The concept of “Mystical Light” is linked to a precise use of lighting linked to the divine presence, to the relationship of what is physical, with an otherworldly and divine presence.
Sven Nykvist often uses light in this way, giving it a precise meaning and making the light become a real character within the film.
This is particularly evident in films such as “Winter Lights”, a film about the absence and silence of god who, when he makes himself present, does so in the form of intense light.
The peculiarity of the mystical light is that it is very intense and is generally identifiable in a ray or beam of light.
Its presence is underlined by the character who turns towards it, as if it responded to an intimate call to God and faith.
For example, this happens in Winter Lights, when Tomas pronounces the words “God, why have you forsaken me?”, and again in Kristin Lavransdatter, when Lavrans enters to pray in the great cathedral of Skog, or when Father Ervin looks towards the great stained glass windows together with Kristin and is hit by a cascade of colored light.
It is clear that this use of light has a reason for being in films where the discussion of issues that relate to faith, to the relationship with God is explicit.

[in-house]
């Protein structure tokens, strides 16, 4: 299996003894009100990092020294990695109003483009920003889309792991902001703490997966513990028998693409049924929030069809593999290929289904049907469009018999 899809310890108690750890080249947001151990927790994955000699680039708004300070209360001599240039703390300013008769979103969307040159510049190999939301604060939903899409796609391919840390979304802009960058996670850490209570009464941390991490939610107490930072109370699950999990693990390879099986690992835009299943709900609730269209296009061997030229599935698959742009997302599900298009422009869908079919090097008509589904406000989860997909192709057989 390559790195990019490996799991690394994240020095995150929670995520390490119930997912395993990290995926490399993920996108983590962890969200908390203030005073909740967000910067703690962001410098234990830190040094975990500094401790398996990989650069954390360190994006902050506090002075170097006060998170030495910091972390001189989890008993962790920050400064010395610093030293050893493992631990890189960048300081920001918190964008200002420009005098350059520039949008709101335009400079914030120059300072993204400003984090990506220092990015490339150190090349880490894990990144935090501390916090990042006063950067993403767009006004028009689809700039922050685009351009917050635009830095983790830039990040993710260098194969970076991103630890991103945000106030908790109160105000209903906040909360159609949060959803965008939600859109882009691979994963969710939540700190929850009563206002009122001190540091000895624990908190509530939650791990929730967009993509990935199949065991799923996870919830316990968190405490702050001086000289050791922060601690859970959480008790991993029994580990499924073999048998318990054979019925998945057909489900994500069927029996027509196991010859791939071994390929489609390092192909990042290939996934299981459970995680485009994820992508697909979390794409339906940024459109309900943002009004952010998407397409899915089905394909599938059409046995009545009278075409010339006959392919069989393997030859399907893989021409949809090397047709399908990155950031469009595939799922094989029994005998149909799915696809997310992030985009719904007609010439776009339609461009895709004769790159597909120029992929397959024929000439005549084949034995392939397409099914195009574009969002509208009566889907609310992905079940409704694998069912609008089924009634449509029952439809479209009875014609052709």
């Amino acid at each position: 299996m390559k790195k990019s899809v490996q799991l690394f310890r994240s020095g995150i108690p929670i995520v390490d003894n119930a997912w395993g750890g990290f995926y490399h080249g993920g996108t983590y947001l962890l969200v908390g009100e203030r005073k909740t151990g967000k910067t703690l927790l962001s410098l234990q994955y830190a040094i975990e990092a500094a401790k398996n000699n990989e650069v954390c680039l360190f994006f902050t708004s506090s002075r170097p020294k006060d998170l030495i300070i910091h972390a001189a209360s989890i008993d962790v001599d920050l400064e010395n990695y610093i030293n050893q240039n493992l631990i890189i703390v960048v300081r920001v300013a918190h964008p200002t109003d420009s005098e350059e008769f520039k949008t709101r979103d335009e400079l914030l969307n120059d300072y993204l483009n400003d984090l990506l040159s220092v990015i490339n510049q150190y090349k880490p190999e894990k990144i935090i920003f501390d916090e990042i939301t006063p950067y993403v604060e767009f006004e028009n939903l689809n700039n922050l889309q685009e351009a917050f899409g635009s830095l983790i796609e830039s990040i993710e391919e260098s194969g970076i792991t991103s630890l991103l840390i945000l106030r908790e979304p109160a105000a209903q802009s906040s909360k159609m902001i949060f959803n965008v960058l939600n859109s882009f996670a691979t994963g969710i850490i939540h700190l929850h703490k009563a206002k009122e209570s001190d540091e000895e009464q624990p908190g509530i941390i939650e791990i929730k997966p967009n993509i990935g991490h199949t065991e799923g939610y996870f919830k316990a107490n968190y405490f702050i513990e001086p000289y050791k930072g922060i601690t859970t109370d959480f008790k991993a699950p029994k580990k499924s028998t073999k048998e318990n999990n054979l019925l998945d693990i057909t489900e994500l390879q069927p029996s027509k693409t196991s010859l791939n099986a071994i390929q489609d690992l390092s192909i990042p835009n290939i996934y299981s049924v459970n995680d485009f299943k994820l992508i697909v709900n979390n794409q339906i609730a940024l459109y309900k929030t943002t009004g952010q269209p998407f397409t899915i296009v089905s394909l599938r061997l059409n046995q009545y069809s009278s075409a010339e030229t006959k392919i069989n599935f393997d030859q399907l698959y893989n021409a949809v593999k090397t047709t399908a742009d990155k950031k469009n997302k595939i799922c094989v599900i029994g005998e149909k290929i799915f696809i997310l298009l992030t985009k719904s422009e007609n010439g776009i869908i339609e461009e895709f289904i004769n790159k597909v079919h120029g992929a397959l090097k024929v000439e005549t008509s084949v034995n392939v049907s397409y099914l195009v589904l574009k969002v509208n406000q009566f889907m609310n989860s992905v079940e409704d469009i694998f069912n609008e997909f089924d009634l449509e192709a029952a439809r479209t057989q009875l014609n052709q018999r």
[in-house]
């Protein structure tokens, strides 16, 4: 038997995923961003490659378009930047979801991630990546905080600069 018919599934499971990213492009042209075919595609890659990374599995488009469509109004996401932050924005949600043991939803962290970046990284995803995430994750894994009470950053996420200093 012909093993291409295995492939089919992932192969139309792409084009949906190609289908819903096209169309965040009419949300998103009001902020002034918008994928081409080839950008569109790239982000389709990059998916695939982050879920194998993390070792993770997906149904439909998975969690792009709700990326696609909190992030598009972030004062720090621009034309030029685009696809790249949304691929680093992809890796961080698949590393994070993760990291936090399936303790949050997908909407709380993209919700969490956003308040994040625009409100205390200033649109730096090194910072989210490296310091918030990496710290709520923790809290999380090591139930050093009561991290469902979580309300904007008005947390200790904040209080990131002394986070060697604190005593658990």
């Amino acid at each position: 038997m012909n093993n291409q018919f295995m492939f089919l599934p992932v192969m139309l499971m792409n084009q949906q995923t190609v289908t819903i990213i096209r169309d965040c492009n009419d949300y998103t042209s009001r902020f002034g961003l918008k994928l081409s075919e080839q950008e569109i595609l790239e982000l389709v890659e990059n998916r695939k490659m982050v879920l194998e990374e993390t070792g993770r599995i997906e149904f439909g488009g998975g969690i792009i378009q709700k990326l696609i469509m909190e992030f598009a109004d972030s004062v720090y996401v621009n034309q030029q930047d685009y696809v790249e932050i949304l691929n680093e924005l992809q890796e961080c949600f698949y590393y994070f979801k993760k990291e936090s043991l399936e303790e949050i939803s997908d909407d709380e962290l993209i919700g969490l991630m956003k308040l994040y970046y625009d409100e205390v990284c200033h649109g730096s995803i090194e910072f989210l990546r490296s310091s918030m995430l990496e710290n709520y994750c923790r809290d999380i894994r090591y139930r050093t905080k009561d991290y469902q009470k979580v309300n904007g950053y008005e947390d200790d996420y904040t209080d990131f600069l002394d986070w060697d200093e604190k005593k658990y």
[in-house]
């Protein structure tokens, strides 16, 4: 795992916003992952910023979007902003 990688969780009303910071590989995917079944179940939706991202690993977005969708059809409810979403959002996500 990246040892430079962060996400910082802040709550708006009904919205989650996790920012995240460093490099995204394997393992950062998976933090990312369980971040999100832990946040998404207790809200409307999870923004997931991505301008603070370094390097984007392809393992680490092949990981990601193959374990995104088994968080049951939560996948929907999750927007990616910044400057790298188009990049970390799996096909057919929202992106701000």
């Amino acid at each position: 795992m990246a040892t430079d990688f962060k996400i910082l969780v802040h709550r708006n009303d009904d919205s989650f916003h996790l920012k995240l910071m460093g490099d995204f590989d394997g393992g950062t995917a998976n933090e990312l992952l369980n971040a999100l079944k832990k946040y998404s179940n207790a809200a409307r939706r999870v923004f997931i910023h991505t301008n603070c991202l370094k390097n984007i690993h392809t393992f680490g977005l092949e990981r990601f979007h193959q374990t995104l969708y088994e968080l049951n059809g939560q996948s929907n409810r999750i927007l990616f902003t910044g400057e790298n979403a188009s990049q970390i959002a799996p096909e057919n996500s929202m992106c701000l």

Not included in this type of illumination are all those otherworldly manifestations that are not associated with something divine and by this I mean the representation of visions and ghosts (The Hour of the Wolf). Although their lighting is always taken care of by overexposures that make these figures dazzling, in this case the concept of mystical light falls, which must be a passing and dazzling beam of light. The architecture of Gothic churches teaches this: the windows are at the top, because divine light comes from above and through very specific beams that fall on the altar. The details of this use of light can be found in the detailed analyzes by Winter Lights and Kristin Lavransdatter by Liv Ullmann.